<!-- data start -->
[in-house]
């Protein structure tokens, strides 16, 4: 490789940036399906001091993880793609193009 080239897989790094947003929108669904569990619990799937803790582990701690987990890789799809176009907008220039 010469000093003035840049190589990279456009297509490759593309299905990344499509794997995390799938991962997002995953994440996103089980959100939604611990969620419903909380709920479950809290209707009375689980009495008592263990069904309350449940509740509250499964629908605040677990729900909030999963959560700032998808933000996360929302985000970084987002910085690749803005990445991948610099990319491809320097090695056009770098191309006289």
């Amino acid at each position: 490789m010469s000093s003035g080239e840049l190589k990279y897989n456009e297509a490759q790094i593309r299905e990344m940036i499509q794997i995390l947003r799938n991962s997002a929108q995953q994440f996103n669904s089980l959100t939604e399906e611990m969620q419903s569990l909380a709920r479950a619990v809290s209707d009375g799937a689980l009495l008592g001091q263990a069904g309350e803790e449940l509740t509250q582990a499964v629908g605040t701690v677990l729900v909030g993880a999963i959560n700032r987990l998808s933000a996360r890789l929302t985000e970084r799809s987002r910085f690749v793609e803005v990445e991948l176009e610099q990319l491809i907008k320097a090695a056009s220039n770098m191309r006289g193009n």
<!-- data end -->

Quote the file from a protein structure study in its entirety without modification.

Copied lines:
[in-house]
């Protein structure tokens, strides 16, 4: 490789940036399906001091993880793609193009 080239897989790094947003929108669904569990619990799937803790582990701690987990890789799809176009907008220039 010469000093003035840049190589990279456009297509490759593309299905990344499509794997995390799938991962997002995953994440996103089980959100939604611990969620419903909380709920479950809290209707009375689980009495008592263990069904309350449940509740509250499964629908605040677990729900909030999963959560700032998808933000996360929302985000970084987002910085690749803005990445991948610099990319491809320097090695056009770098191309006289």
């Amino acid at each position: 490789m010469s000093s003035g080239e840049l190589k990279y897989n456009e297509a490759q790094i593309r299905e990344m940036i499509q794997i995390l947003r799938n991962s997002a929108q995953q994440f996103n669904s089980l959100t939604e399906e611990m969620q419903s569990l909380a709920r479950a619990v809290s209707d009375g799937a689980l009495l008592g001091q263990a069904g309350e803790e449940l509740t509250q582990a499964v629908g605040t701690v677990l729900v909030g993880a999963i959560n700032r987990l998808s933000a996360r890789l929302t985000e970084r799809s987002r910085f690749v793609e803005v990445e991948l176009e610099q990319l491809i907008k320097a090695a056009s220039n770098m191309r006289g193009n």